Has the 2020 stock market crash created the investment opportunity of a lifetime? It’s clear the reasons behind the colossal correction mean UK share investors need to be extra careful. The number of corporate casualties could balloon during the current economic downturn. But those who do their research before buying stand a chance of making a fortune in the years ahead.
Studies show that the average yearly return for long-term share investors sits at between 8% and 10%. Those that buy in the aftermath of stock market crashes have a chance to beat that range though. They can buy solid UK shares for a much cheaper price than they were at the start of 2020. And then watch them rebound in value as the global economy improves and market confidence recovers.
Retiring comfortably with UK shares
Thousands of UK share investors got stinking rich by following this strategy after the 2008 banking crisis. A large number of Stocks and Shares ISA investors actually made millions in the years following the stock market crash of a decade ago.
Even under the worst case scenario it’s possible for the average UK share buyer to make a healthy pot of cash. And they don’t even have to fork out a fortune in an effort to get rich, or possibly even retire early. Based on that lower annual return figure of 8%, someone who drip feeds £321 a month in UK shares for 35 years can expect to have built a healthy nest egg north of £687,000.
When topped up with the annual State Pension (which currently sits at £9,110 for those entitled to the full benefit), this means investors can reckon on a very comfortable retirement.
6% dividend yields
As I say, the macroeconomic outlook is less than reassuring as Covid-19 infections spread and lockdown measures tighten. However, there are plenty of top-class UK shares with solid balance sheets that should sail through the crisis and deliver mighty long-term returns. And following the 2020 stock market crash many are far too cheap to miss.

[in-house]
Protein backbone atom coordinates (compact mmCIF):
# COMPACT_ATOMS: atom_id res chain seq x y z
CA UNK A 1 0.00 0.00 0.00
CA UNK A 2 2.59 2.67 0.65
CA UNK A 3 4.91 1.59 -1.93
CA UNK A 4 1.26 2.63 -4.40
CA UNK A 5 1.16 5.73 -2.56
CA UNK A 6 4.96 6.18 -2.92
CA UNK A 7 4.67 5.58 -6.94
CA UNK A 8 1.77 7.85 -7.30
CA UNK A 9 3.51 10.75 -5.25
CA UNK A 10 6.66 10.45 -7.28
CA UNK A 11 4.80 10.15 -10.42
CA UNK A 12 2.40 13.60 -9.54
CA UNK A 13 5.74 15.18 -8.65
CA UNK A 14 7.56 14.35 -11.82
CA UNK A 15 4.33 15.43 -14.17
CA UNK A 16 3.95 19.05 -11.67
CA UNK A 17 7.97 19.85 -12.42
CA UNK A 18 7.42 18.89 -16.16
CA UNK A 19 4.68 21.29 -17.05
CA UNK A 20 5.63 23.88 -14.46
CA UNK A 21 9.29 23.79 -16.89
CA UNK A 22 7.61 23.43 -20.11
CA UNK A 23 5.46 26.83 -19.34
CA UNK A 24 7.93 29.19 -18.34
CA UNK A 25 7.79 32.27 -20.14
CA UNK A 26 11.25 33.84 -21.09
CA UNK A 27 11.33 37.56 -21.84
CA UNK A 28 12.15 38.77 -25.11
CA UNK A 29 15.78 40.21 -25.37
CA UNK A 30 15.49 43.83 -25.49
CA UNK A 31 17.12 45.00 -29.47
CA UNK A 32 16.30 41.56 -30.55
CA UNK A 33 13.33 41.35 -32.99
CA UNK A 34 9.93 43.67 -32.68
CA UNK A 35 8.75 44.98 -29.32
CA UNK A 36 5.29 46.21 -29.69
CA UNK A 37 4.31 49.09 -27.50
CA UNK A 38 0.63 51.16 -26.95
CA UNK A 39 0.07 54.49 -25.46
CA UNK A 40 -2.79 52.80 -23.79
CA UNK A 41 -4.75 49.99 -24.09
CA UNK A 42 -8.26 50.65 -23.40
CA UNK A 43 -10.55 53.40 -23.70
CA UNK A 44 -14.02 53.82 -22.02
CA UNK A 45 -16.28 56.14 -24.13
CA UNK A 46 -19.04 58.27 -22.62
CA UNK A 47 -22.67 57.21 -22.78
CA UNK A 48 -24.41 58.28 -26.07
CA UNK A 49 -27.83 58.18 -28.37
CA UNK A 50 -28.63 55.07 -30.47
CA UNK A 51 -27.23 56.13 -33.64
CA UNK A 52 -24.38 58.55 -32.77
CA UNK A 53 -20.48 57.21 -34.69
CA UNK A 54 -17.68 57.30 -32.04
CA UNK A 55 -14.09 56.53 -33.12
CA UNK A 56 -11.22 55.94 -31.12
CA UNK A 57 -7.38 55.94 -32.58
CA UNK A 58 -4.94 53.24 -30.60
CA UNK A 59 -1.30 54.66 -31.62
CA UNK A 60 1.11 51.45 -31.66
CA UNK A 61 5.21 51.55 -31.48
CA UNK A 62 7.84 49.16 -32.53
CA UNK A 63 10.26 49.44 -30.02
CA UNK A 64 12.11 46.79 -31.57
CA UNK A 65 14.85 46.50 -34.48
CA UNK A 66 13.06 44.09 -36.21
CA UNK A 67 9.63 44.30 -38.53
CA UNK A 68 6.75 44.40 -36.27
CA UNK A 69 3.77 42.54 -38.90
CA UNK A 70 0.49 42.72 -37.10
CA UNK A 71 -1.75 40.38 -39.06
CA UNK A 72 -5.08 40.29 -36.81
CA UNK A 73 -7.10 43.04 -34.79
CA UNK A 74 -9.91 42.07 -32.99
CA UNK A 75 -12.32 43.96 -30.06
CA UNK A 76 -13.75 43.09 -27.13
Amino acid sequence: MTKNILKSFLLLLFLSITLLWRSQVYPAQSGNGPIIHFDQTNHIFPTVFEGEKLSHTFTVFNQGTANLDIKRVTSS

Even those with a low tolerance of risk can be confident in buying UK shares today. They can invest in Good Energy Group, for example, a firm whose operations remain largely unaffected by economic slowdowns. The renewable energy generator trades on a rock-bottom forward price-to-earnings (PEG) ratio of 0.9. And it has the capacity to soar in value in the years ahead as demand for low-carbon energy takes off.
Rising arms budgets mean that Babcock International Group is another great value stock in the current climate. This UK share trades on a forward price-to-earnings (P/E) ratio of just 6 times. Food producers are also robust selections in troubled economic times like these. And sausage skin maker Devro is a particularly-attractive buy. It trades on a P/E multiple of 10 times for 2020 and carries a gigantic 6.2% dividend yield.
Royston Wild has no position in any of the shares mentioned. The Motley Fool UK has recommended Devro. Views expressed on the companies mentioned in this article are those of the writer and therefore may differ from the official recommendations we make in our subscription services such as Share Advisor, Hidden Winners and Pro. Here at The Motley Fool we believe that considering a diverse range of insights makes us better investors.